ASRock's Latest Mini PC Flexes Ryzen And Radeon Firepower Enough For Four 8K Displays

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If you're putting together a PC that has to fit in a space less than five inches long in any dimension, that means you have to settle for mediocre parts with just a couple of CPU cores and weak graphics, right? Well, not necessarily. Check out ASRock Industrial's new 4X4 BOX 7000/D5 series.

These micro-PCs are, as the name implies, about 4 inches to a side, and less than two inches tall. That gets you a tiny little system with your choice of a Ryzen 5 7535U or Ryzen 7 7735U CPU. Those are six and eight-core chips, respectively, with boost clocks as high as 4.75 GHz. Despite the Ryzen 7000 nomenclature, these are mobile CPUs, so they use the company's new mobile CPU naming scheme.

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AMD's "decoder ring" for its mobile CPU names.

That means that these are based on the revised Zen 3+ core, not on Zen 4. That's still a whole lot of processor for just 28W, and we haven't even talked about the integrated Radeon 660M (on the 7535U) or 680M (on the 7735U) graphics. These are six- and twelve-CU Radeon GPUs based on RDNA 2 that are probably overkill for most of what you would buy a machine like this for—especially the 680M, which we found to be capable of playing current games on high settings in 1080p.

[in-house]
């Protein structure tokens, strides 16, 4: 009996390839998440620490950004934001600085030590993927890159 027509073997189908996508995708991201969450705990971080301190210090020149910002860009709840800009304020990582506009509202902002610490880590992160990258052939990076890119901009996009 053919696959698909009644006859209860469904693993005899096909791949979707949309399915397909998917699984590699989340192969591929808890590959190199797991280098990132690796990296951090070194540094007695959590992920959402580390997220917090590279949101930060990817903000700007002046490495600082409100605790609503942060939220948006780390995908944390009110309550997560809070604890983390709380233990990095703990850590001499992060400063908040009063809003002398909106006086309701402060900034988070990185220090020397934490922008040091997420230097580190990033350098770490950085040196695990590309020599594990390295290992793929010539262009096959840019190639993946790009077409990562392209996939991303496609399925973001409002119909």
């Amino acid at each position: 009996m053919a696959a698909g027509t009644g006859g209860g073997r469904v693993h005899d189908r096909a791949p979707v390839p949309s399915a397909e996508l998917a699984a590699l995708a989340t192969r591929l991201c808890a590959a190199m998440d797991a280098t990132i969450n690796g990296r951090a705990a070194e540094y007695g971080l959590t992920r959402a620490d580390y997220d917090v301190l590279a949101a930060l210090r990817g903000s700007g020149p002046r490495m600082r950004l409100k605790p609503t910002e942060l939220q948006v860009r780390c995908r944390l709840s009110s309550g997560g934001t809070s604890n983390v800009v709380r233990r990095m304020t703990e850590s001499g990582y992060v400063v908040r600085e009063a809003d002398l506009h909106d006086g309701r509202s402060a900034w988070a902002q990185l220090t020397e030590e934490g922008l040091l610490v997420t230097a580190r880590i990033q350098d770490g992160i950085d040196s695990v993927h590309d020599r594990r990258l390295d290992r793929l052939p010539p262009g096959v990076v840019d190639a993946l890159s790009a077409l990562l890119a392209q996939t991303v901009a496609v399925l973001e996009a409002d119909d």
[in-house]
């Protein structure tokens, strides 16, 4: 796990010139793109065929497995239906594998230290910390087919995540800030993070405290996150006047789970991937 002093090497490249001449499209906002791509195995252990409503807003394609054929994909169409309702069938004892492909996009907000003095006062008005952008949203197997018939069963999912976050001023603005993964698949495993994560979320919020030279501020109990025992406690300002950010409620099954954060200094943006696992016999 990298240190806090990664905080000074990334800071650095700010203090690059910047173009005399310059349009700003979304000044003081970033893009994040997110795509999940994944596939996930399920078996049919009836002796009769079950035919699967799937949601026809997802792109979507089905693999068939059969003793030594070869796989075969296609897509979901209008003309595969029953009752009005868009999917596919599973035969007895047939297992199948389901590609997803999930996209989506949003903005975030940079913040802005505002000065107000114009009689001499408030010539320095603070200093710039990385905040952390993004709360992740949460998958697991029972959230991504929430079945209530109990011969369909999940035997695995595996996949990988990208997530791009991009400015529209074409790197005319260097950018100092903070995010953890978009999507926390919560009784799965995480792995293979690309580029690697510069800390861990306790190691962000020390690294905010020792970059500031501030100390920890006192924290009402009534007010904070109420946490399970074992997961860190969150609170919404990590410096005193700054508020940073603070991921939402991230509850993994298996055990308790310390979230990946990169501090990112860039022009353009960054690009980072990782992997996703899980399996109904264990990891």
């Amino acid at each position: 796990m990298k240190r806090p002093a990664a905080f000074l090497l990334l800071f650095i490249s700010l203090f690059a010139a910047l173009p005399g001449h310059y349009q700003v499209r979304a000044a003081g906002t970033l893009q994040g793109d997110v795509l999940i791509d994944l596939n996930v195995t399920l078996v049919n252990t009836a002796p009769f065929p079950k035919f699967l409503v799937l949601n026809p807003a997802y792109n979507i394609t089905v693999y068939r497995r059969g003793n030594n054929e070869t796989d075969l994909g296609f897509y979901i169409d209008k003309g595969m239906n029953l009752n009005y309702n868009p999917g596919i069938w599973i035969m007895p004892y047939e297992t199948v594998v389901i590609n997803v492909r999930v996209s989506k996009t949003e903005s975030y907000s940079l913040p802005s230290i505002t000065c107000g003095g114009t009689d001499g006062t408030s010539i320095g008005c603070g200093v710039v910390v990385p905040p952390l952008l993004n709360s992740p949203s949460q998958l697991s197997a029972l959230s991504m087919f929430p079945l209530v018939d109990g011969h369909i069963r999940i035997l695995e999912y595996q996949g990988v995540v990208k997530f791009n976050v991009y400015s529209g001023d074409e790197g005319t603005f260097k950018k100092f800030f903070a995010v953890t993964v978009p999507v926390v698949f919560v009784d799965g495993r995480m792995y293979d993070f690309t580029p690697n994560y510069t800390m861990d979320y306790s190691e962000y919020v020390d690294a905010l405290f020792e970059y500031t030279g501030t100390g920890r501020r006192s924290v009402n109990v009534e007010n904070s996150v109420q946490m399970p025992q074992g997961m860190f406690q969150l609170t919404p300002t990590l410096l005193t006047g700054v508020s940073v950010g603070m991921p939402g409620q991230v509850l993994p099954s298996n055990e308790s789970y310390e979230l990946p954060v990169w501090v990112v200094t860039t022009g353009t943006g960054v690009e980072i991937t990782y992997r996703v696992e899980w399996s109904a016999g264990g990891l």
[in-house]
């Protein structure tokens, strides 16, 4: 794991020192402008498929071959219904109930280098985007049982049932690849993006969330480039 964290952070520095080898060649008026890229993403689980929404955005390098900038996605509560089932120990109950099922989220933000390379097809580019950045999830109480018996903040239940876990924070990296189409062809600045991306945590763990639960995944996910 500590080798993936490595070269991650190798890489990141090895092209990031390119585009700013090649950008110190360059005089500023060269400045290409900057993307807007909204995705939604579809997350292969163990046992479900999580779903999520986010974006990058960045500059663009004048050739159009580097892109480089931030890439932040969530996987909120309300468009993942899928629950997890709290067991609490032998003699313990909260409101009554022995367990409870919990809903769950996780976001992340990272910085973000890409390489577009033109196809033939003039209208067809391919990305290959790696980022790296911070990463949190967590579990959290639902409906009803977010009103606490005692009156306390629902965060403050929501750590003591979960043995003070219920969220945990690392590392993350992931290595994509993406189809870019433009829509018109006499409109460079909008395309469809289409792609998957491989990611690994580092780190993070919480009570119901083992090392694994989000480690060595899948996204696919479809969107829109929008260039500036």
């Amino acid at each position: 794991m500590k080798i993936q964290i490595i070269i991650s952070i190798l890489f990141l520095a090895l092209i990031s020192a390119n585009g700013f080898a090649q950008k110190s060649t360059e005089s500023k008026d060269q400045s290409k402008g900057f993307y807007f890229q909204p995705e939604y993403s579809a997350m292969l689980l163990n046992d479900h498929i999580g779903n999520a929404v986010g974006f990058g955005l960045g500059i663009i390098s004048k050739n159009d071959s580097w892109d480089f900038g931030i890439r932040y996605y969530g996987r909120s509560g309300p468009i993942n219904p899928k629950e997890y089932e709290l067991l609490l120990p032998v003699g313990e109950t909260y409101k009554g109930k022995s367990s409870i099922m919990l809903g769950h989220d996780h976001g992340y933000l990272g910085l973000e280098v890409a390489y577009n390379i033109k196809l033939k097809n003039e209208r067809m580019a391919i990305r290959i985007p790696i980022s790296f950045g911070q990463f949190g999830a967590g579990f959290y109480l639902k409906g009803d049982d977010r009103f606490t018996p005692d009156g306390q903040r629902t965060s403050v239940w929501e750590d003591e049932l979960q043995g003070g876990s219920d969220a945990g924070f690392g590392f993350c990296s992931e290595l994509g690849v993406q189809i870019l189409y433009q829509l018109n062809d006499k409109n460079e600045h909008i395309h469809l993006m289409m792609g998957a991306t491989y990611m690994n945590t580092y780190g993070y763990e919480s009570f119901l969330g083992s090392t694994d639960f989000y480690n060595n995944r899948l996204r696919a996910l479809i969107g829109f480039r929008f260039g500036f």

You can outfit one of these 4x4 BOX 7000/D5 systems with a pair of 260-pin DDR5 SO-DIMMs running at 4800 MT/s with up to 32GB of capacity per module. The systems have an HDMI 2.0 port and a DisplayPort 1.4a port as well as a pair of USB Type-C ports that support DisplayPort Alternate Mode, meaning you can actually hook up four 8K displays to one of these little boxes if you're willing to sacrifice refresh rate.

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For other connectivity, you get three USB Type-A ports (two 2.0 and one 3.2 Gen 2), as well as the two USB4-capable Type-C ports. There's a 3.5mm combo audio jack on the front, too. In what is arguably one of the most interesting features of these machines, there's a pair of RJ-45 jacks—one for a Gigabit Ethernet connection with DASH support, while the other is for a 2.5 Gbps Ethernet connection. Both are Realtek-based, which means they should "just work" out of the box on any modern OS.

As far as internal storage goes, you get a single M.2-2280 slot that supports PCIe 4.0 x4, an M.2-2230 slot that comes pre-filled with a Wi-Fi 6E adapter, as well as, apparently, a single SATA-III port. We're not exactly sure how you'd use the SATA port because as far as we can tell there is no space for a drive, but the pictures clearly show it's there.

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Note that the M.2-2280 slot rests above the M.2-2230 slot for the Wi-Fi card.

ASRock omitted some key details from its press release; namely, when and for how much you can buy one of these things. Newegg carries some older models of the 4x4 BOX series, and it looks like they start out around $470. You can expect these to go for more than that when they eventually arrive at retail.